Before making your final decision to start a Trust Deed it is important that you remember some key advice WTFS has given about how this solution is likely to affect you:
A Trust Deed is not the only debt solution which might be suitable to resolve your debt problem. Before making your final decision to apply for a Trust Deed you should also consider the other available debt solution options. For more information please see: Personal Debt Solutions
You will need to make monthly payments towards your debts based on your disposable income for a minimum of 4 years (unless you settle early with a cash lump sum). During this time all interest and additional charges are frozen. After your payments are completed any debt included in the Arrangement that remains unpaid will be written off.
Only unsecured debts which are highlighted in your Trust Deed will be included. Any unsecured debts which you leave out either by choice or mistake will remain outstanding. Secured debts such as your Mortgage are not included. You must maintain your monthly payments towards your secured debts even after you start an Trust Deed or you will risk the property or other asset that the debt is secured against being repossessed. You must also maintain payments towards your other priority debts such as rent, fines, child support payments and utility bills. If possible you should also continue to pay any CCJ debts until your Trust Deed is accepted.
A Trust Deed will have a significant negative impact on your credit rating. A record of the Arrangement will remain on your credit file for 6 years. During this time and possibly for some time afterwards your ability to get new credit, a new mortgage or other financial services will be seriously affected.
Once your Trust Deed is agreed your name, date of birth and address will be added to the Register of Insolvencies. This register is publically accessible via the internet. As such anyone could discover that you are in a Trust Deed if they search the register for your name. Once your Trust Deed is completed your name and details will be taken off the register.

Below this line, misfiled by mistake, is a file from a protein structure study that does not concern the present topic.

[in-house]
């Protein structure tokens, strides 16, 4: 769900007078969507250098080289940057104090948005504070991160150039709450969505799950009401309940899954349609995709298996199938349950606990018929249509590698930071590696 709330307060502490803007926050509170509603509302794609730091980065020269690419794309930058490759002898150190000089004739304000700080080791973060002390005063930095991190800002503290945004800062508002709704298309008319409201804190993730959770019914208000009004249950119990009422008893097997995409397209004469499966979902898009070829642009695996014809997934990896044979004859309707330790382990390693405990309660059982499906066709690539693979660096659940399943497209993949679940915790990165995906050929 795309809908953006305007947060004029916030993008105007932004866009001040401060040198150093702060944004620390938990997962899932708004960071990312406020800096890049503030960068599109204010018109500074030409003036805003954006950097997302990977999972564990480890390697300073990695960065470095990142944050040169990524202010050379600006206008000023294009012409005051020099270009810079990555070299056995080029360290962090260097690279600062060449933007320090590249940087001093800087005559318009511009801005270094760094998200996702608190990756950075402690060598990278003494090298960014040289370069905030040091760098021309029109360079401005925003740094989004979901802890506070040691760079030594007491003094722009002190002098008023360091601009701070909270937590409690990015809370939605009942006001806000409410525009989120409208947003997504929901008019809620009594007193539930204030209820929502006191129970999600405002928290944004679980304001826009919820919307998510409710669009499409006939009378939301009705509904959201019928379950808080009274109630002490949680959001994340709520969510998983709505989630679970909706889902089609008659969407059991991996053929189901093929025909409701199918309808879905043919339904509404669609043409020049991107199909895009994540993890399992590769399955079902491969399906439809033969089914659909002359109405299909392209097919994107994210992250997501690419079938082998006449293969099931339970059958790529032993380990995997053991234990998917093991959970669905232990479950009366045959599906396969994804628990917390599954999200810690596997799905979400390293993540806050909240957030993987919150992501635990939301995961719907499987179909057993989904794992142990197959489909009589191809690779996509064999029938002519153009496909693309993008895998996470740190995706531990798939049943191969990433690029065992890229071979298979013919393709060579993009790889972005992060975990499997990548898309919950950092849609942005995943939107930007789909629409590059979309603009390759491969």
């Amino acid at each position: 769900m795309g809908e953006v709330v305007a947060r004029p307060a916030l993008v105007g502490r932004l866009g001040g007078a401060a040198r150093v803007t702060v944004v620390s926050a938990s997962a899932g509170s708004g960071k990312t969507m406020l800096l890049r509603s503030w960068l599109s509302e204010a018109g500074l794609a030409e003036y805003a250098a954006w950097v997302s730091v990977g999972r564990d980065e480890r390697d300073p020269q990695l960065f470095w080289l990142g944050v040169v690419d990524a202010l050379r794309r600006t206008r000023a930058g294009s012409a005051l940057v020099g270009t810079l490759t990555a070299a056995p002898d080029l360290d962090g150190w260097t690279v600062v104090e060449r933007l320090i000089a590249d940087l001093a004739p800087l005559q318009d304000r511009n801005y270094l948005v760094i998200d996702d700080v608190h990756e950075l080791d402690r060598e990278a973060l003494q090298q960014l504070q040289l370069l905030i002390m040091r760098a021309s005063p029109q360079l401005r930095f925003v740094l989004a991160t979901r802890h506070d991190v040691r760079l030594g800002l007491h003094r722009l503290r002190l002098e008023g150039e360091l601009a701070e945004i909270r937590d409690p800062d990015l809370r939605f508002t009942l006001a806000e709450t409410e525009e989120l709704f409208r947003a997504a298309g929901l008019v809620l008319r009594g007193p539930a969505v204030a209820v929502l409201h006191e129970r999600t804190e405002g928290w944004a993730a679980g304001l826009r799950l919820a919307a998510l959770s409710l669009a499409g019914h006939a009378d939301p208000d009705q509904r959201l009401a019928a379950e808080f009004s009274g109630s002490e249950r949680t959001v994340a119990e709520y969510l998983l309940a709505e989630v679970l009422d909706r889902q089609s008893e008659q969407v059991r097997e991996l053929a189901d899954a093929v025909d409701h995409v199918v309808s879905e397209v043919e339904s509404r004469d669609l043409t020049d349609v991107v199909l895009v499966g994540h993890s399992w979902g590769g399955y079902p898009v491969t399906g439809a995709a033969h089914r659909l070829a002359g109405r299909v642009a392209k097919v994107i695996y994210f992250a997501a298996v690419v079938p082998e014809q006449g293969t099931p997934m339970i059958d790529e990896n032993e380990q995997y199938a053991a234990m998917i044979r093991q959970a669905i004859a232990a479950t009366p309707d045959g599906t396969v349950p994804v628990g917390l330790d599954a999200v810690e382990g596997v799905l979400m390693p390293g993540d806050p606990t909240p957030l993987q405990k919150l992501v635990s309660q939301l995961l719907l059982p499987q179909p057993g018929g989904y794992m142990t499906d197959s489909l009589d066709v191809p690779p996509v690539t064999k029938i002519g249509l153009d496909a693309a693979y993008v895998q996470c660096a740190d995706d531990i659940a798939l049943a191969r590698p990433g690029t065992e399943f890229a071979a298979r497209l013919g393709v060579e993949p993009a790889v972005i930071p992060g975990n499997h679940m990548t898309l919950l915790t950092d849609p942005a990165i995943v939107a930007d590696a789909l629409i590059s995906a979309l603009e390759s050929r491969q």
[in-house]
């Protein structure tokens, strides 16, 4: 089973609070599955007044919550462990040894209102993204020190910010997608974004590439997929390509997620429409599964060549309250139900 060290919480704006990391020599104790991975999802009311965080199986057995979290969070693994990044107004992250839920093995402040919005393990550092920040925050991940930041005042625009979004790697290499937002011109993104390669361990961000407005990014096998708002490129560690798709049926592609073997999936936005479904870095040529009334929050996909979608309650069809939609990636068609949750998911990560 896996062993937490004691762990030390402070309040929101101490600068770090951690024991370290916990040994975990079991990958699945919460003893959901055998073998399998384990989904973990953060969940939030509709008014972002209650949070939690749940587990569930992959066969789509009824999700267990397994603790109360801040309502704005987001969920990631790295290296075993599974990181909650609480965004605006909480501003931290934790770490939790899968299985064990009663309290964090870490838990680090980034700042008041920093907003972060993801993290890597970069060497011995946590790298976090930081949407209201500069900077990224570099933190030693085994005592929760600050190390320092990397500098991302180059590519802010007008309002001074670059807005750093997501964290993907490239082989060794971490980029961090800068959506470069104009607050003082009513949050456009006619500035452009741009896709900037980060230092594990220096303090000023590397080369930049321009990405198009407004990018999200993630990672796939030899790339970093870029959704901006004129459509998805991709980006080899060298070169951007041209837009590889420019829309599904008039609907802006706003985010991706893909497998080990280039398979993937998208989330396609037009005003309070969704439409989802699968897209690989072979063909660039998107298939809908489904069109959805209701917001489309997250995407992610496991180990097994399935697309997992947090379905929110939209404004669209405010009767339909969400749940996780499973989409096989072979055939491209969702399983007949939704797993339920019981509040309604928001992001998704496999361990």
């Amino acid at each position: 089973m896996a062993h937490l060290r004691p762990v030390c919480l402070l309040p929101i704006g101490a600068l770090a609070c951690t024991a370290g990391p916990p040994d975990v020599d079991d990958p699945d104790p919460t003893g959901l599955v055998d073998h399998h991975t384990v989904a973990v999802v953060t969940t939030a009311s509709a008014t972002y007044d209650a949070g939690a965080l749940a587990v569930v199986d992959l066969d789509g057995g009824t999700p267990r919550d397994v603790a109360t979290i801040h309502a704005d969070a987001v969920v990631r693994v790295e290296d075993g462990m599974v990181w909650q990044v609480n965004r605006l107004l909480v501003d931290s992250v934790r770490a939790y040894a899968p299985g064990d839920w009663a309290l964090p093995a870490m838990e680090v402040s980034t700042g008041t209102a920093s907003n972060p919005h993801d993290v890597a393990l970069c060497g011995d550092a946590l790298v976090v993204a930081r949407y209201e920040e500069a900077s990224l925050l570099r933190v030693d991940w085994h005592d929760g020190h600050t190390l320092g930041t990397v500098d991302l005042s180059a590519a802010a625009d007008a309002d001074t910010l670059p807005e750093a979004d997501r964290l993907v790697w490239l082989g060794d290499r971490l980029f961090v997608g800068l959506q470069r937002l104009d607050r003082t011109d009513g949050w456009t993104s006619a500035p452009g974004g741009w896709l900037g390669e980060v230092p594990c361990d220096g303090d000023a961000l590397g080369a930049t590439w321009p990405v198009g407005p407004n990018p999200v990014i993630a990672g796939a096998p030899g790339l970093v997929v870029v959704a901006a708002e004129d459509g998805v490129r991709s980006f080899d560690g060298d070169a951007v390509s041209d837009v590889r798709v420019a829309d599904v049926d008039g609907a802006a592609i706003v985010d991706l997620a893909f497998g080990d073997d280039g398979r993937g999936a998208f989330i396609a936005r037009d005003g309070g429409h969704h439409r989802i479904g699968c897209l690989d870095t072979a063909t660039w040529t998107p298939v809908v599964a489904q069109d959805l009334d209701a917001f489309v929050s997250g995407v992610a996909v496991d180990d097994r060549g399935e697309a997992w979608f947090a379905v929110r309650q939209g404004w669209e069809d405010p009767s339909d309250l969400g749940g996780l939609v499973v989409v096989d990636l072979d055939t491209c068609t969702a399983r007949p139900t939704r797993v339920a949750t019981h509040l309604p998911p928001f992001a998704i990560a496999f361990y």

During your Trust Deed you will be required to live within a restricted living expenses budget. You will have to pay all of your surplus income into the Arrangement. If your income increases your payments may also increase for the remainder of your Trust Deed.
If you are a homeowner, you will be obliged to release 100% of your share in any equity in your property to increase the amount you repay to your creditors. Generally speaking a valuation of the property will take place at the beginning of your Trust Deed but arrangements for the payment of this equity can be made at any point during the Trust Deed.
The lenders you include in your Trust Deed are not obliged to accept your proposal. It will be accepted provided that no more than one third in value or a majority (50%) in number of your creditors object to the terms proposed over a five week period. If your Trust Deed is rejected by more than a third in value of your creditors or more than 50% in number then you will remain liable for the payment of your debts.
If you start a Trust Deed but do not keep up your agreed payments then it is likely to fail unless a revised payment schedule can be agreed with your creditors. If your Trust Deed fails it is possible that you will lose all the money that you paid into it and your debts will remain outstanding. It is also possible that your creditors will petition for your Bankruptcy.